DaveFogel (talk|edits) said:

2 April 2014
As I read your explanation, you assumed that the other preparer would prepare the 2012 return, and instead, the client came to you without sufficient time to prepare and file the return by the due date. You didn’t obtain an extension. Where’s the reasonable cause?

The case you’re asking about is probably Ensyc Technologies v. Commissioner, T.C. Summary Opinion 2012-55 (a case that can’t be cited as precedent). In this case, the Tax Court held that there was reasonable cause for the late filing of an S corporation’s return because its president timely mailed the Schedules K-1 to the shareholders, and one of the shareholders filed a timely individual income tax return that reflected the information shown on the Schedule K-1. In essence, the Tax Court applied the relief for a partnership (described in Rev. Proc. 84-35) to an S corporation.

Ckenefick (talk|edits) said:

2 April 2014
Where’s the reasonable cause?

Well, we'll have to come up with something...And, I have long held that 84-35 should be equally applicable to S-corporations. That Rev Proc was written before we had a penalty for the late filing of S-corporation returns. So, I would make that argument, and I would cite Ensyc, despite the lack of precedent Ensyc provides (in a courtroom). You can stipulate that the couple filed their 2012 personal returns on time, correct?

They basically were adamant that as the IRM says ignorance of the dates is not reasonable cause, that's it.

That's pretty much been the Tax Court's position on the matter (absent professional advice). In other words, if there's a mistaken belief, but no professional advice was given to create that mistaken belief (i.e. the taxpayer just thought the accountant would handle the matter), then the reliance defense won't hold up. But you're not really making a reliance argument. Yet, you are arguing mistaken belief. And, when it comes to a deadline, we run up against Boyle, which involved the late filing of an estate tax return and which is what the IRM provision is based on.

http://www.law.cornell.edu/supremecourt/text/469/241

But I think you can distinguish Boyle because in Boyle, the penalty was the result of the late paid tax. With an S-corp, there is no tax. Thus, the policy outlined in Boyle is therefore different:

Congress' purpose in the prescribed civil penalty was to ensure timely filing of tax returns to the end that tax liability will be ascertained and paid promptly.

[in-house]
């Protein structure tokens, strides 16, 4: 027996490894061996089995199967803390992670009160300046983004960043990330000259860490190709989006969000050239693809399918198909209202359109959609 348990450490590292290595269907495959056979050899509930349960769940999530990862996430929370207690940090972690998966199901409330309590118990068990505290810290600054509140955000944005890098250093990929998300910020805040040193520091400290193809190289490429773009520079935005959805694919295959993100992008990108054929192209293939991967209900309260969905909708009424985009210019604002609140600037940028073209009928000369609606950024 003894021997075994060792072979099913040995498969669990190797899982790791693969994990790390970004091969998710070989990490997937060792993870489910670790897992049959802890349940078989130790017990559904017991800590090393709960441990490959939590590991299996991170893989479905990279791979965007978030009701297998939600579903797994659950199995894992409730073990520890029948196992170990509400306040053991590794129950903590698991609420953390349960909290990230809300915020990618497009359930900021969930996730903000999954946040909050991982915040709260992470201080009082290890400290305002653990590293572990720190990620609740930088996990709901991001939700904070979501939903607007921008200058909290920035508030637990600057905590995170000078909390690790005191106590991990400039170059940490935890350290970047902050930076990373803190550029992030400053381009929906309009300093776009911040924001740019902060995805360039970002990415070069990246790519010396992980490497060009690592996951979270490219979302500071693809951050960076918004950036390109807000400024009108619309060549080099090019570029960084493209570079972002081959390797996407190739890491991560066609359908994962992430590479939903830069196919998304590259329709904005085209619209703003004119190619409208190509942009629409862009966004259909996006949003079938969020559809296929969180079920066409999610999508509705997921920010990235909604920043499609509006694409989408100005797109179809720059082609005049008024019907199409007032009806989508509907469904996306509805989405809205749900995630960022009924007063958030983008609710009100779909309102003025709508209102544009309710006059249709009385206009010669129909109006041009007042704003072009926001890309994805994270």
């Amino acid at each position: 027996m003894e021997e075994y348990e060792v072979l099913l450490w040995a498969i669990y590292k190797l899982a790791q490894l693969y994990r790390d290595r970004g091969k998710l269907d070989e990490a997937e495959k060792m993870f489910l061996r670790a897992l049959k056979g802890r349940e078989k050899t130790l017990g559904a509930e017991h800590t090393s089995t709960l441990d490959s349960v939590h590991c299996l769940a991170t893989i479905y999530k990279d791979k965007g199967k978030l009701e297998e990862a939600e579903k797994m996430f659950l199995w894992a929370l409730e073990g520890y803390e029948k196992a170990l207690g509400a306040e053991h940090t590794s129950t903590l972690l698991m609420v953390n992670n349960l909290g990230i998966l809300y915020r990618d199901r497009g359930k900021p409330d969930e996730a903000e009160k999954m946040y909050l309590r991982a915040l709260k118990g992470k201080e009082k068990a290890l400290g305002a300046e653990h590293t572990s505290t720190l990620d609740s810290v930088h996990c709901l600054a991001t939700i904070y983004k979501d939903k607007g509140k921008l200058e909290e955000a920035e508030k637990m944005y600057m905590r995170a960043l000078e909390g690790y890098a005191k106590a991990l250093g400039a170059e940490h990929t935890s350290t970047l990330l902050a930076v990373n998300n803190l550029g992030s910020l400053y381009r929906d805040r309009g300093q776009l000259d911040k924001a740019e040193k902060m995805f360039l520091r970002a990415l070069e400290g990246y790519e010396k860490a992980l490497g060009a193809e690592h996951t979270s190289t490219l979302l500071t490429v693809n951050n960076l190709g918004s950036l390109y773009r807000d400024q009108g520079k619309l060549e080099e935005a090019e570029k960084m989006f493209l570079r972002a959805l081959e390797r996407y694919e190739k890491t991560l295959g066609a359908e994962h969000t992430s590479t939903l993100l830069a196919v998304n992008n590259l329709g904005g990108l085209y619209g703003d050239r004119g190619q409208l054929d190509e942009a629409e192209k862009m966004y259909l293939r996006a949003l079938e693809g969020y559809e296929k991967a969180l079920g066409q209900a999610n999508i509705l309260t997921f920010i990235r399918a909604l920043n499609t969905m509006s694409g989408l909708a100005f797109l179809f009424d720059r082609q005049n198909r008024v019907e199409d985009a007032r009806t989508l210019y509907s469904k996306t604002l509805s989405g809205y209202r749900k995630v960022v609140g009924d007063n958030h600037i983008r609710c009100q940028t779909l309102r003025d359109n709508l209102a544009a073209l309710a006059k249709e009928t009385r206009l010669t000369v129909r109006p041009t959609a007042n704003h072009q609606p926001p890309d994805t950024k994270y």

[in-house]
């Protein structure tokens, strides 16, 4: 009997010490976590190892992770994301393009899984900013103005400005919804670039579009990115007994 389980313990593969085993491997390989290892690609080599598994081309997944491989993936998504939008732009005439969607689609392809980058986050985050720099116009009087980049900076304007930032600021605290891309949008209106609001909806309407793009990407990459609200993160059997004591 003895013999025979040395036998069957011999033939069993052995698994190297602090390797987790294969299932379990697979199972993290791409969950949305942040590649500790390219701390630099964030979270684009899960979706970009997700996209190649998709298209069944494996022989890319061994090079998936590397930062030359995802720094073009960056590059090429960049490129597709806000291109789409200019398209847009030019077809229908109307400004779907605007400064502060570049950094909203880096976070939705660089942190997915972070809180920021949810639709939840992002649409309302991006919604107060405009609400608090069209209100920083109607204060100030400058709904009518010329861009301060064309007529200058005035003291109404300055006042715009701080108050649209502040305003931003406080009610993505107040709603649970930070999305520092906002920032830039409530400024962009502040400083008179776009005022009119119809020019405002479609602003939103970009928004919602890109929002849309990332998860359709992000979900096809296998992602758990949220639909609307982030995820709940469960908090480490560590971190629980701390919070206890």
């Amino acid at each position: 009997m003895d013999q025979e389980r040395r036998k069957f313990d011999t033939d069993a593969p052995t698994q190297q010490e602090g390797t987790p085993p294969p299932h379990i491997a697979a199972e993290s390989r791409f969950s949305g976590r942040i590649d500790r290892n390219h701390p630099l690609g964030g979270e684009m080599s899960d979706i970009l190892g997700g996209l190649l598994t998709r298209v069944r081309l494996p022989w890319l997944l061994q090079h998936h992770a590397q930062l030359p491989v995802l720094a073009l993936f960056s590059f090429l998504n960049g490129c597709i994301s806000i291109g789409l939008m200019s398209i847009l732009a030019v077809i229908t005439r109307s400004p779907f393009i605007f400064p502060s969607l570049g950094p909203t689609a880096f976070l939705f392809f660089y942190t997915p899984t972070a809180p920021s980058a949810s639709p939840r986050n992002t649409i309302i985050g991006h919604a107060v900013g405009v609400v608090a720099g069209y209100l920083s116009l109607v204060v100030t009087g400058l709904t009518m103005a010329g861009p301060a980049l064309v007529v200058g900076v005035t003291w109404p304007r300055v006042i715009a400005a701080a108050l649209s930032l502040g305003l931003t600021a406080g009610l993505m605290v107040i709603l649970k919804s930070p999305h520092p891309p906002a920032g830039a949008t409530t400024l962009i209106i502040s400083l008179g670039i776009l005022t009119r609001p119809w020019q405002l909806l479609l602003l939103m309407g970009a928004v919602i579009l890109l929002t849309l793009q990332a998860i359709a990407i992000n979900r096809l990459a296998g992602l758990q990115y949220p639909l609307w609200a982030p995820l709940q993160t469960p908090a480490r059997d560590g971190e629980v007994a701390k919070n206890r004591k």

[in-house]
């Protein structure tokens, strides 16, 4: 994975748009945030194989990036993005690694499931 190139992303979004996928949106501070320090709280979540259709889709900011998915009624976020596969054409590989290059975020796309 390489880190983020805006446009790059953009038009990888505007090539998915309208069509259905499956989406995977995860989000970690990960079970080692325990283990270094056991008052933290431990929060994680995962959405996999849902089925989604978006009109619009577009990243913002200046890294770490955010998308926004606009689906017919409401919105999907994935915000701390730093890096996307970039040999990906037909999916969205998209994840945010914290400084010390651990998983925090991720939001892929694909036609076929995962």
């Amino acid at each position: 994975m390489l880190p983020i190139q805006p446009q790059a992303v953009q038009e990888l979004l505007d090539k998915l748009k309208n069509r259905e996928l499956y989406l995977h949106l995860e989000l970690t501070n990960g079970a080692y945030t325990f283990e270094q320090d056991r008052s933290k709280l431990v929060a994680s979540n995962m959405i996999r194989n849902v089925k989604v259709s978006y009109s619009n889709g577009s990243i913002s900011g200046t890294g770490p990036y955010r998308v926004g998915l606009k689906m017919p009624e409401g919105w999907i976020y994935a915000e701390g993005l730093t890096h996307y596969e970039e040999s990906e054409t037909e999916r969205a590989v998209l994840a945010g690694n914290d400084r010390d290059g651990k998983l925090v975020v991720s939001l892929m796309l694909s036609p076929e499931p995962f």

Note the words, "to the end."

I should also point out that other courts haven't agreed with the Tax Court on this matter...and maybe this is where your citations and court cases fit in...maybe you can gives us a short run down on them.

I have a few other thoughts...

Ckenefick (talk|edits) said:

3 April 2014
One of my other thoughts, which I will tell you now, revolves around the S-corp and partnership extended due dates. Not too long ago, 1065's could be extended for 6-months, all the way up to 10/15. This changed. The reason for the change was so that the K1 recipients would have sufficient time to prepare their own returns. Obviously, if a partnership could issue a K1, for example, on 10/15, there'd be no way really for the partner to file his/her/its own return on time (especially if a tiered partnership situation is involved). So, the obvious reason for the change was to promote the timely filing of the ultimate partner's return, which is the return, at the end of the day, that would involve a tax liability.

This change tells me that the real focus here is on the "ultimate" return that is to be filed. 84-35 basically recognizes this truth, but 84-35 came out before the partnership extended due date change.

So, this is another reason why 84-35 should apply to S-corporations...because the end game is to get the ultimate partners to file on time. And if the partners filed their 1040's on time (and the other requirements of the RP are met), no harm, no foul. There is no reason this rule shouldn't apply to S-corporations, which are pass-thru's just like partnerships. In addition, S-corp's are more restrictive with the "who can be an owner" issue (although 84-35 only applies when all partners are "individuals," formerly known as "natural persons").